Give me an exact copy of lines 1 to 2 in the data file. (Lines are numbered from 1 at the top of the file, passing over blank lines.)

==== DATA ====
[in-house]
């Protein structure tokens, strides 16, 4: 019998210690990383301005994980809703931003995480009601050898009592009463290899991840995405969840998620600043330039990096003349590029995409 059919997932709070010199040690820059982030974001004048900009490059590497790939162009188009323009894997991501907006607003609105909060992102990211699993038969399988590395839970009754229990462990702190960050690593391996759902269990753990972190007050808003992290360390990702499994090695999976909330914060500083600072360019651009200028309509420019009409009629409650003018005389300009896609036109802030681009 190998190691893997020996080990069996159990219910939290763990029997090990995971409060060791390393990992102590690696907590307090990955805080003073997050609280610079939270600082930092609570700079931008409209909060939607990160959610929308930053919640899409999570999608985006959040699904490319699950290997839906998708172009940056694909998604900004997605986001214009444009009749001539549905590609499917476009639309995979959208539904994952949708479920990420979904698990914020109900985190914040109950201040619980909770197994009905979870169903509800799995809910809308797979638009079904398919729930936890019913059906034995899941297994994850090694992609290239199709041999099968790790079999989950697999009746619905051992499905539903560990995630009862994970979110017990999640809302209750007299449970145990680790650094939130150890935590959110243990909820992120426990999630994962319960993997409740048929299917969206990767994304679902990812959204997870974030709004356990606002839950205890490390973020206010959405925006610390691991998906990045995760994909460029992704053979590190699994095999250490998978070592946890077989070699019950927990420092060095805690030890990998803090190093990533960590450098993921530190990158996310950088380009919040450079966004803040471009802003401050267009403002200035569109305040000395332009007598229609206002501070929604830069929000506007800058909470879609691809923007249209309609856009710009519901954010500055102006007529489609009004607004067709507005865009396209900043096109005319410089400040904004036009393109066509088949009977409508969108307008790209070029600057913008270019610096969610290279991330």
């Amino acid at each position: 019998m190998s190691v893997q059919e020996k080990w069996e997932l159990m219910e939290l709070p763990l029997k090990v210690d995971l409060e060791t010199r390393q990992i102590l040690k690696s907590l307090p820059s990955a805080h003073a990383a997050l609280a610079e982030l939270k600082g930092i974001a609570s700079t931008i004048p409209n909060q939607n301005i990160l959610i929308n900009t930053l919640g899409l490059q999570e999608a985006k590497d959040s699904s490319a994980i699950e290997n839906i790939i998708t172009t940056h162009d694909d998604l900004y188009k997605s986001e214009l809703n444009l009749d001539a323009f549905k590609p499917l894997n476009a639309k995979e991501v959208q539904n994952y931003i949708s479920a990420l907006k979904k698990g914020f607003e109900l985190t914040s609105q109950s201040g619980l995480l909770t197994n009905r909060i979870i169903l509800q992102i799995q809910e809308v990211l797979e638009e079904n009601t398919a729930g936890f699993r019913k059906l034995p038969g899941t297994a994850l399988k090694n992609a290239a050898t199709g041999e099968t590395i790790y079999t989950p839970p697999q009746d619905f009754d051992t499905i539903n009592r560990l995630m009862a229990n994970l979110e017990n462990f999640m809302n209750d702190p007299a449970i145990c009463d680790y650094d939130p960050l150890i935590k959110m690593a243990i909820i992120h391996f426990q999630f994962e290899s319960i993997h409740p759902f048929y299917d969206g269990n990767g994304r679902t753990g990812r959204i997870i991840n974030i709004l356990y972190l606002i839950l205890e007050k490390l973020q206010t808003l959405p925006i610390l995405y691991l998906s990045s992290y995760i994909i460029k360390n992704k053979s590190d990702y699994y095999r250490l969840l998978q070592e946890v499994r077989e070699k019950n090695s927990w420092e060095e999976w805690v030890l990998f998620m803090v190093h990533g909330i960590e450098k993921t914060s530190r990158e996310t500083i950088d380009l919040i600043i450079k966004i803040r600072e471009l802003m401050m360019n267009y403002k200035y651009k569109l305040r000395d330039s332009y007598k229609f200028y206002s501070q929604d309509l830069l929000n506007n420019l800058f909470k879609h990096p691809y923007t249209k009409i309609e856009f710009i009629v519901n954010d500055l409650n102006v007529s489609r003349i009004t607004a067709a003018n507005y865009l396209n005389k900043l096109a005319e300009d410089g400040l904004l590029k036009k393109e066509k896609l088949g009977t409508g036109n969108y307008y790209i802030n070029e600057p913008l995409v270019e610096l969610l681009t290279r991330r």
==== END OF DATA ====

[in-house]
């Protein structure tokens, strides 16, 4: 019998210690990383301005994980809703931003995480009601050898009592009463290899991840995405969840998620600043330039990096003349590029995409 059919997932709070010199040690820059982030974001004048900009490059590497790939162009188009323009894997991501907006607003609105909060992102990211699993038969399988590395839970009754229990462990702190960050690593391996759902269990753990972190007050808003992290360390990702499994090695999976909330914060500083600072360019651009200028309509420019009409009629409650003018005389300009896609036109802030681009 190998190691893997020996080990069996159990219910939290763990029997090990995971409060060791390393990992102590690696907590307090990955805080003073997050609280610079939270600082930092609570700079931008409209909060939607990160959610929308930053919640899409999570999608985006959040699904490319699950290997839906998708172009940056694909998604900004997605986001214009444009009749001539549905590609499917476009639309995979959208539904994952949708479920990420979904698990914020109900985190914040109950201040619980909770197994009905979870169903509800799995809910809308797979638009079904398919729930936890019913059906034995899941297994994850090694992609290239199709041999099968790790079999989950697999009746619905051992499905539903560990995630009862994970979110017990999640809302209750007299449970145990680790650094939130150890935590959110243990909820992120426990999630994962319960993997409740048929299917969206990767994304679902990812959204997870974030709004356990606002839950205890490390973020206010959405925006610390691991998906990045995760994909460029992704053979590190699994095999250490998978070592946890077989070699019950927990420092060095805690030890990998803090190093990533960590450098993921530190990158996310950088380009919040450079966004803040471009802003401050267009403002200035569109305040000395332009007598229609206002501070929604830069929000506007800058909470879609691809923007249209309609856009710009519901954010500055102006007529489609009004607004067709507005865009396209900043096109005319410089400040904004036009393109066509088949009977409508969108307008790209070029600057913008270019610096969610290279991330």